Boris Alexeyevich Galitzine

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The political views of Prince Boris Golitsyn were reflected in the pro-Western architecture of his estate Dubrovitsy
Astrakhan Cathedral, built at the urging of Boris Golitsyn in 1700-1710.

Prince Boris Alexeyevich Golitsyn (Russian: Голи́цын, tr. Golitsyn; IPA: [ɡɐˈlʲitsɨn]; 1654–1714) was a Russian aristocrat of the Golitsyn family. His chief political opponent was his own cousin Prince Vasily Vasilyevich Golitsyn.


Boris was a court Chamberlain since 1676. He was the young tsar Peter's chief supporter when, in 1689, Peter resisted the usurpations of his elder sister Sophia, and the head of the loyal council which assembled at the Trinity monastery during the crisis of the struggle. It was Golitsyn who suggested taking refuge in that strong fortress and won over the boyars of the opposite party.[1]

In 1690 he was created a boyar and shared with Lev Naryshkin, Peter's uncle, the conduct of home affairs. After the death of the tsaritsa Natalia, Peter's mother, in 1694, his influence increased still further. He accompanied Peter to the White Sea (1694–1695); took part in the Azov campaign (1695); and was one of the triumvirate who ruled Russia during Peters first foreign tour (1697–1698). The Astrakhan rebellion (1706), which affected all the districts under his government, shook Peter's confidence in him, and seriously impaired his position. In 1707 he was superseded in the Volgan provinces by Andrei Matveev. A year before his death he entered a monastery.[1]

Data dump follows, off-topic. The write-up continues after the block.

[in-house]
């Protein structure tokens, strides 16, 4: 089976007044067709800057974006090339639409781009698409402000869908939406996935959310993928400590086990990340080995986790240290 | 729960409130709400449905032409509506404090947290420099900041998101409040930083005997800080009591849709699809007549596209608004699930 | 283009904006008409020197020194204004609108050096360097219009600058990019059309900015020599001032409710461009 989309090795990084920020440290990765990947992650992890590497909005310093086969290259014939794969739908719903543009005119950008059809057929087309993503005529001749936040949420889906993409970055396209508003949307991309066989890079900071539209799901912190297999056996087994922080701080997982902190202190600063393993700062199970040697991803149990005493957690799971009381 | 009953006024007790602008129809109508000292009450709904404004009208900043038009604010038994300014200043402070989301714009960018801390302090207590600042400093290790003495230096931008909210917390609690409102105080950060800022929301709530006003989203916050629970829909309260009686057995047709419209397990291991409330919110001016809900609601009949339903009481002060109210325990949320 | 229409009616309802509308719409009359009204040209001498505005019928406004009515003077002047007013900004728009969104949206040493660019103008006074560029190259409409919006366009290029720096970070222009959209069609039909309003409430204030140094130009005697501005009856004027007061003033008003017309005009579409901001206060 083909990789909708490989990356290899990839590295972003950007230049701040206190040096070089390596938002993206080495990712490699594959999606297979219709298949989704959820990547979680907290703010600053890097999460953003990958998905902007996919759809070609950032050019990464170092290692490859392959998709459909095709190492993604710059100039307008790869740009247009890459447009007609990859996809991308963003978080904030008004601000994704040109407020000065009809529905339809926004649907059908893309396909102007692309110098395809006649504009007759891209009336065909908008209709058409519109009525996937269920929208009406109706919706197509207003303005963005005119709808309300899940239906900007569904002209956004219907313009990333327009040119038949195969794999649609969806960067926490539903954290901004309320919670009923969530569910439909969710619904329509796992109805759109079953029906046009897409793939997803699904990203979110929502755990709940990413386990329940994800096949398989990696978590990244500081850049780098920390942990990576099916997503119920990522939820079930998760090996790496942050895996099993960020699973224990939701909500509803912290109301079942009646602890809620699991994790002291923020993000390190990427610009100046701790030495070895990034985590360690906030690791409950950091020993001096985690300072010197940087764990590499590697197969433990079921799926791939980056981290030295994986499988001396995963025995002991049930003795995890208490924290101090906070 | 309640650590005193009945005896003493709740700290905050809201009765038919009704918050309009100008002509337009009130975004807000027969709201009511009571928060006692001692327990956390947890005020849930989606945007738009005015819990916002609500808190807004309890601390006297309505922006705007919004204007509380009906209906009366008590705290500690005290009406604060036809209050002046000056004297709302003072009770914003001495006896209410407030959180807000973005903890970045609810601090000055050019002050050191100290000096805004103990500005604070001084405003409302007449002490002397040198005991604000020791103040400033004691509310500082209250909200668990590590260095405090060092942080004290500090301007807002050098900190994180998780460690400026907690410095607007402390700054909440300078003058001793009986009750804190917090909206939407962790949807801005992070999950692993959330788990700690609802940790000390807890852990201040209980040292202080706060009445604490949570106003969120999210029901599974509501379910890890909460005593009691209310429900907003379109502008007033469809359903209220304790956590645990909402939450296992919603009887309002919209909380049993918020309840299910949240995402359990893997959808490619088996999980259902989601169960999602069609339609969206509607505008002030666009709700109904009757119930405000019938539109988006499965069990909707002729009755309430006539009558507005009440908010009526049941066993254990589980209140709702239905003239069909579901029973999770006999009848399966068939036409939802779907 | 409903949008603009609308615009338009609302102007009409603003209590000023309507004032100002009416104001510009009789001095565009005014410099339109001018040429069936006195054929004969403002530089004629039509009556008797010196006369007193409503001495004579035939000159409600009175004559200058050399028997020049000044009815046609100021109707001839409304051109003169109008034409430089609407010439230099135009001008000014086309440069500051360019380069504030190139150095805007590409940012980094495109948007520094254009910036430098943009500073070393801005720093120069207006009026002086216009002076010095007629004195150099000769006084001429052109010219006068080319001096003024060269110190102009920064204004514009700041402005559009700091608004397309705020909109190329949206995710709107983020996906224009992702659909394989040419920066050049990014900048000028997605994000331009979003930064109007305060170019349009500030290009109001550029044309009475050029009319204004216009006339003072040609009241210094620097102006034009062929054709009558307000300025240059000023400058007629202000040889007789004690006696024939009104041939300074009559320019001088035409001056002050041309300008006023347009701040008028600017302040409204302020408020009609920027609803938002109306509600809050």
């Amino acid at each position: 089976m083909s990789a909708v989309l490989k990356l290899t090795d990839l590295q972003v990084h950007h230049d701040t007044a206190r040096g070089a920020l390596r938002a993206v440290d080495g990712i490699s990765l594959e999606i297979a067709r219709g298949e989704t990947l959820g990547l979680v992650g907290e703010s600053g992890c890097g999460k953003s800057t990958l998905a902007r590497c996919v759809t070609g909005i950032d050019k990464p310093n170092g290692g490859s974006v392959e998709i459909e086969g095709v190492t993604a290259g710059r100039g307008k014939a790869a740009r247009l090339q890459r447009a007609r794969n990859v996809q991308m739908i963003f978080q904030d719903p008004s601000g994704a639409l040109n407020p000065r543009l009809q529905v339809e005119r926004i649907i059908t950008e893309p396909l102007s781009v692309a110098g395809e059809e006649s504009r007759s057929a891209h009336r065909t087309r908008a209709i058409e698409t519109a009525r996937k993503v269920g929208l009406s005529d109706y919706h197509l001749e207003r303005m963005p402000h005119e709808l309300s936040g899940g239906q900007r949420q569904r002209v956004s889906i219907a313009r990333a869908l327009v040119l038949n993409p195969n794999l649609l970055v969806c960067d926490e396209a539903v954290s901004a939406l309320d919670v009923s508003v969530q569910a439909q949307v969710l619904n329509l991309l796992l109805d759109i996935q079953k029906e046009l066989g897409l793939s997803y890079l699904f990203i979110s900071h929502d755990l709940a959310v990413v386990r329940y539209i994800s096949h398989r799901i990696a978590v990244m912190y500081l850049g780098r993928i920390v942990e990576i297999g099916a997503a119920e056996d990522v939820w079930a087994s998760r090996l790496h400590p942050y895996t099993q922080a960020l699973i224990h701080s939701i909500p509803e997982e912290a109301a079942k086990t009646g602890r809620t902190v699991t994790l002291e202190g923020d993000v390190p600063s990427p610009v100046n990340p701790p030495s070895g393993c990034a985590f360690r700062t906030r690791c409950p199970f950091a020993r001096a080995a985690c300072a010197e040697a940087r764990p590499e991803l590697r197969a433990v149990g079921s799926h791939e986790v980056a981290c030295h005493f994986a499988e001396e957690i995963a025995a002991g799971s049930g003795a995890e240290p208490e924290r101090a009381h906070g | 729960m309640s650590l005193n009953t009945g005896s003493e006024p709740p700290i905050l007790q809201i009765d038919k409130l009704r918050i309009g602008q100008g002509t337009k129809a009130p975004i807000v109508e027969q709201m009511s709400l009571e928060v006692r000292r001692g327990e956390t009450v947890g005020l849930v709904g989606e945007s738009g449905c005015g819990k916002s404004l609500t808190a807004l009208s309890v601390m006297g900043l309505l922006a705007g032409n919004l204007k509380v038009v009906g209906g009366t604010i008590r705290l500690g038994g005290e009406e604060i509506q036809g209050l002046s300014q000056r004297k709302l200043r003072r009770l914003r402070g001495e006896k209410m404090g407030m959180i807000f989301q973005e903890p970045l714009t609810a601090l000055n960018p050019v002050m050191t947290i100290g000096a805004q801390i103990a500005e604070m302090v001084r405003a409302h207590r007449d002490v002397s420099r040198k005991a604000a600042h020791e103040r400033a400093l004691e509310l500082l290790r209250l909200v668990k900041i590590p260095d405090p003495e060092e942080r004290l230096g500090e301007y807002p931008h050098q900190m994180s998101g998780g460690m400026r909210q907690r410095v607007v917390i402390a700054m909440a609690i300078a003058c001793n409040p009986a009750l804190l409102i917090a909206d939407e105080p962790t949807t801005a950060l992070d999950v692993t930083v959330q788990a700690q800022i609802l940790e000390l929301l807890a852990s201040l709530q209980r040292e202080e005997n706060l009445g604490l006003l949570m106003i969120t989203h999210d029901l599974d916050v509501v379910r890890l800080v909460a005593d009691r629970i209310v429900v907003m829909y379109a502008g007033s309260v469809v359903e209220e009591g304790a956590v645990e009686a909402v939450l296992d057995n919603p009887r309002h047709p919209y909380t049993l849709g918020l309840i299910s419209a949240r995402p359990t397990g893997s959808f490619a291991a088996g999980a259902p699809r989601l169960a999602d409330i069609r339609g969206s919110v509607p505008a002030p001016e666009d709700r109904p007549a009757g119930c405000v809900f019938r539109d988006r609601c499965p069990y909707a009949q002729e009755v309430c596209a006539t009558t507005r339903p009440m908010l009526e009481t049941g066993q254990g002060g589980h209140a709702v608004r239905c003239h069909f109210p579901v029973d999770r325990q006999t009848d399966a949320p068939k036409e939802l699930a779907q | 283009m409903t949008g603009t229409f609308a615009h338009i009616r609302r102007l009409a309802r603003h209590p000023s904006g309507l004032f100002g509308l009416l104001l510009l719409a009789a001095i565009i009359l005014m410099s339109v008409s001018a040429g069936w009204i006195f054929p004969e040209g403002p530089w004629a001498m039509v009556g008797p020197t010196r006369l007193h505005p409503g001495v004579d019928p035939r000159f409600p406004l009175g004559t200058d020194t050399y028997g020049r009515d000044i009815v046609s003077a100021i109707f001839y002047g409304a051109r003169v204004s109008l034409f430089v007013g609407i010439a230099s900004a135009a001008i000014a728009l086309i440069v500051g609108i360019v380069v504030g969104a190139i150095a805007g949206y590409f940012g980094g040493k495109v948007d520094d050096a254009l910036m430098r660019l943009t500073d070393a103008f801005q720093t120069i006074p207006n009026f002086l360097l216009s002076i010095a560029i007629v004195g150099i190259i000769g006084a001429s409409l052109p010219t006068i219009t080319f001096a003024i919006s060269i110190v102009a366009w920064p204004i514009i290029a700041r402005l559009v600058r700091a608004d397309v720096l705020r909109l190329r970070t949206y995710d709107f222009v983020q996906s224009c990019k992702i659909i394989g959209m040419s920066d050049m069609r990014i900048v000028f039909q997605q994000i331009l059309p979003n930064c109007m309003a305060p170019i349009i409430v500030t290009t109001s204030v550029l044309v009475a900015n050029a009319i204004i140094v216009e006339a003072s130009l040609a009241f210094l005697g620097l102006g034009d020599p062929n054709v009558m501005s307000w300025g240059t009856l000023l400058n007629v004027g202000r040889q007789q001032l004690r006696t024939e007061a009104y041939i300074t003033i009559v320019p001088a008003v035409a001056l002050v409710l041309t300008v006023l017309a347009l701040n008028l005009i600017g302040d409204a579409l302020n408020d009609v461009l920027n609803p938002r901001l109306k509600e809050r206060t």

Golitsyn was a typical representative of Russian society of the end of the 17th century leaning towards Westernism. In many respects he was far in advance of his time. He was highly educated, spoke Latin with graceful fluency, frequented the society of scholars and had his children carefully educated according to the best European models. Yet this eminent, superior personage was an habitual drunkard, an uncouth savage who intruded upon the hospitality of wealthy foreigners, and was not ashamed to seize upon any dish he took a fancy to, and send it home to his wife. It was his reckless drunkenness which ultimately ruined him in the estimation of Peter the Great, despite his previous inestimable services.[1]


  1. ^ a b c Bain 1911.

 This article incorporates text from a publication now in the public domainBain, Robert Nisbet (1911). "Golitsuin, Boris Aleksyeevich". In Chisholm, Hugh. Encyclopædia Britannica. 12 (11th ed.). Cambridge University Press.